"He has made all the money he wanted to from his ancestors, and has no
aspiration to work for."
This is a bias and is likely skewing or prejudicing your assessment of him. Try to remove that from your thinking the best you can.
Everyone has unproductive time at work. Estimates range from 40% to 75% productivity in any given full day of work.
So the first question you should ask yourself is your perception of his wealth and the observed unproductive time linked.
That said, it comes to something measurable. If you can show he is behind his peers in performance with measurable results, then have that cometojesus meeting and set a recovery plan with, again, measurable milestones. If he fails, send him packing.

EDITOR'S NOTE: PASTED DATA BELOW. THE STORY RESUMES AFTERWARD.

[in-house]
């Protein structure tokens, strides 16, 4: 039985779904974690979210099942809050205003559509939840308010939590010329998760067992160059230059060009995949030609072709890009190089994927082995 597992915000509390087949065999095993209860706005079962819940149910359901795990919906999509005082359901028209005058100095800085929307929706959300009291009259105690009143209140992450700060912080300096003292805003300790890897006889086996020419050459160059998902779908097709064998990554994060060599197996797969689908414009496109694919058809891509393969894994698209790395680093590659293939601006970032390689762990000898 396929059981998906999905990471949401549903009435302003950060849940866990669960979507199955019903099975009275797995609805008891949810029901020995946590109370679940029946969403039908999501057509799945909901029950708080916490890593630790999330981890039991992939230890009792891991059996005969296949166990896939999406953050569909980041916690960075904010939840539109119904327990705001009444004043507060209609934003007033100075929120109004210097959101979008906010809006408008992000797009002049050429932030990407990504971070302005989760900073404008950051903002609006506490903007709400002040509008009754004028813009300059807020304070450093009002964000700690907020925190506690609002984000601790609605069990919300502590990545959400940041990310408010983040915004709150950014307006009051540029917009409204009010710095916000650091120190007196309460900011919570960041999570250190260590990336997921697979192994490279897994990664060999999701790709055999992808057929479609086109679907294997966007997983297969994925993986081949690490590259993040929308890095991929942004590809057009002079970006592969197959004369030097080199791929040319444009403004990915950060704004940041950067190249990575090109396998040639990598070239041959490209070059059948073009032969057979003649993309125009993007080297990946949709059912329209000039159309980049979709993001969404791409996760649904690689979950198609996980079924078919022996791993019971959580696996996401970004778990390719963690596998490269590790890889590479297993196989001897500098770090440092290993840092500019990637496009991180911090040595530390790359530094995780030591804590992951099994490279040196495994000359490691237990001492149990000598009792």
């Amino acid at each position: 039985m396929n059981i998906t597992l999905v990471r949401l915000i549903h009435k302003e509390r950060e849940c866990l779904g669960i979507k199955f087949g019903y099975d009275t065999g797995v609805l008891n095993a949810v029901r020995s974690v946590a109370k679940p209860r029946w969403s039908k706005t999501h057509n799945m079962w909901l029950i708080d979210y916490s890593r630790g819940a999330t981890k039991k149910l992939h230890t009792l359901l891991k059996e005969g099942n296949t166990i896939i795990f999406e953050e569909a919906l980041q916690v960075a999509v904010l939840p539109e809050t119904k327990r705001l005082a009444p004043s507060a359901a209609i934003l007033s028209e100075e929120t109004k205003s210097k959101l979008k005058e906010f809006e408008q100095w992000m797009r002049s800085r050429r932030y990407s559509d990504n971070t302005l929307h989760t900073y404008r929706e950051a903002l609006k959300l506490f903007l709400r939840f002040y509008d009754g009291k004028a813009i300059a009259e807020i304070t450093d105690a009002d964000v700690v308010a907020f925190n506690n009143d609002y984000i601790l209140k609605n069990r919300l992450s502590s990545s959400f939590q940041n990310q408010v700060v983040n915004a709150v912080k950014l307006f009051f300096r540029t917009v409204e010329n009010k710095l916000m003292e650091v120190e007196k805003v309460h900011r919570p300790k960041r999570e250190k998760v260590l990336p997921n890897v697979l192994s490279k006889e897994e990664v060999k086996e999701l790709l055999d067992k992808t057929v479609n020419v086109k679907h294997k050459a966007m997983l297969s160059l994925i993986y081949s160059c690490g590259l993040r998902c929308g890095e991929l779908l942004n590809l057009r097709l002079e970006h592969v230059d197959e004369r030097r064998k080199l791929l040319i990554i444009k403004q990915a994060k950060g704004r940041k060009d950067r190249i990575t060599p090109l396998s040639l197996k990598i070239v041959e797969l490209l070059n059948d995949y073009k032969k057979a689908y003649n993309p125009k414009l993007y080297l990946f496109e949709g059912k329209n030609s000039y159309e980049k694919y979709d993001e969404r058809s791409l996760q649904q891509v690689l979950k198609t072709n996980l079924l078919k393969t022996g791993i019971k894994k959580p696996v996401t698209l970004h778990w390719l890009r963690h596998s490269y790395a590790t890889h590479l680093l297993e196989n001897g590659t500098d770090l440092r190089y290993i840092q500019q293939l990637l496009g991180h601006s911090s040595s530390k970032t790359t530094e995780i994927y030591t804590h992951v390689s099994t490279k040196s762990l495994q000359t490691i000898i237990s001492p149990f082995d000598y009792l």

"How did this answer the question?" EDIT: First, I am challenging the OP in taking a look at the possible bias that could be skewing the his/her initial assessment of the employee. Bringing up someone's wealth is not relevant and is a sign, to me, of a potential interfering bias. Second, since the employee is near being fired, the ONLY motivators of any value at this stage is the basic, bare bones milestones in a recovery plan. Meet these or leave. That's it. The finer points of motivation, those that promote intrinsic desire to achieve--autonomy, mastery, and purpose--are things down the road. This guy just needs to keep his job if he wants it.